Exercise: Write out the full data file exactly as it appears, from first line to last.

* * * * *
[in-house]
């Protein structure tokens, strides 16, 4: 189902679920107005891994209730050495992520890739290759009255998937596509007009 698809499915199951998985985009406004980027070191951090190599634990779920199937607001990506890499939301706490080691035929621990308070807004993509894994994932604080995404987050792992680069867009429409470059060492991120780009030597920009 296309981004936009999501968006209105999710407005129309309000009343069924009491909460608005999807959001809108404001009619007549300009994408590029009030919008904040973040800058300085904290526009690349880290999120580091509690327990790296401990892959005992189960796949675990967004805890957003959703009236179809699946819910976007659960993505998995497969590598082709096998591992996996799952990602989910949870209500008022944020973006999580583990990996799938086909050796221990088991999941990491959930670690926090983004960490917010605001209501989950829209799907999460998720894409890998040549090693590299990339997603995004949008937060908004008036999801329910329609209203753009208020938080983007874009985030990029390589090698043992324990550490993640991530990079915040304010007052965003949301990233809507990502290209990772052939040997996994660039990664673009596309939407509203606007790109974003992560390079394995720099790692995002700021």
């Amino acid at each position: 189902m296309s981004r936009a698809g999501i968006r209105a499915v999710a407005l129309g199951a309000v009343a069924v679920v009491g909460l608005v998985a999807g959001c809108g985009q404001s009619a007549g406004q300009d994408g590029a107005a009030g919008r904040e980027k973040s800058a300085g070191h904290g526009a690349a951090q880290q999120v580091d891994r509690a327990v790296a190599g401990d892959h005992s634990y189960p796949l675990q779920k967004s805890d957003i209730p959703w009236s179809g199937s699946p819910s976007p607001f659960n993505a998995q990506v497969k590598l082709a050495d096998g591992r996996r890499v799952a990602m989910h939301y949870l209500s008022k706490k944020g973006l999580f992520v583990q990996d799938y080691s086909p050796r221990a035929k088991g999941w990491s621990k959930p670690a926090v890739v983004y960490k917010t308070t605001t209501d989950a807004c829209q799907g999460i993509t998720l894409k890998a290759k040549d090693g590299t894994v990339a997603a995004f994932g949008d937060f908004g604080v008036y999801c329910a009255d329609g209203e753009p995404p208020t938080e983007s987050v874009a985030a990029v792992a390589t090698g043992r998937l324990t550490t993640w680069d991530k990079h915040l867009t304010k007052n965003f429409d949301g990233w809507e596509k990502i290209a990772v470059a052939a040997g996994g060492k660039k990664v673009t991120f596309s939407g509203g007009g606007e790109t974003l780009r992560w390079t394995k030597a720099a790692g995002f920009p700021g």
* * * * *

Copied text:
[in-house]
């Protein structure tokens, strides 16, 4: 189902679920107005891994209730050495992520890739290759009255998937596509007009 698809499915199951998985985009406004980027070191951090190599634990779920199937607001990506890499939301706490080691035929621990308070807004993509894994994932604080995404987050792992680069867009429409470059060492991120780009030597920009 296309981004936009999501968006209105999710407005129309309000009343069924009491909460608005999807959001809108404001009619007549300009994408590029009030919008904040973040800058300085904290526009690349880290999120580091509690327990790296401990892959005992189960796949675990967004805890957003959703009236179809699946819910976007659960993505998995497969590598082709096998591992996996799952990602989910949870209500008022944020973006999580583990990996799938086909050796221990088991999941990491959930670690926090983004960490917010605001209501989950829209799907999460998720894409890998040549090693590299990339997603995004949008937060908004008036999801329910329609209203753009208020938080983007874009985030990029390589090698043992324990550490993640991530990079915040304010007052965003949301990233809507990502290209990772052939040997996994660039990664673009596309939407509203606007790109974003992560390079394995720099790692995002700021």
């Amino acid at each position: 189902m296309s981004r936009a698809g999501i968006r209105a499915v999710a407005l129309g199951a309000v009343a069924v679920v009491g909460l608005v998985a999807g959001c809108g985009q404001s009619a007549g406004q300009d994408g590029a107005a009030g919008r904040e980027k973040s800058a300085g070191h904290g526009a690349a951090q880290q999120v580091d891994r509690a327990v790296a190599g401990d892959h005992s634990y189960p796949l675990q779920k967004s805890d957003i209730p959703w009236s179809g199937s699946p819910s976007p607001f659960n993505a998995q990506v497969k590598l082709a050495d096998g591992r996996r890499v799952a990602m989910h939301y949870l209500s008022k706490k944020g973006l999580f992520v583990q990996d799938y080691s086909p050796r221990a035929k088991g999941w990491s621990k959930p670690a926090v890739v983004y960490k917010t308070t605001t209501d989950a807004c829209q799907g999460i993509t998720l894409k890998a290759k040549d090693g590299t894994v990339a997603a995004f994932g949008d937060f908004g604080v008036y999801c329910a009255d329609g209203e753009p995404p208020t938080e983007s987050v874009a985030a990029v792992a390589t090698g043992r998937l324990t550490t993640w680069d991530k990079h915040l867009t304010k007052n965003f429409d949301g990233w809507e596509k990502i290209a990772v470059a052939a040997g996994g060492k660039k990664v673009t991120f596309s939407g509203g007009g606007e790109t974003l780009r992560w390079t394995k030597a720099a790692g995002f920009p700021g």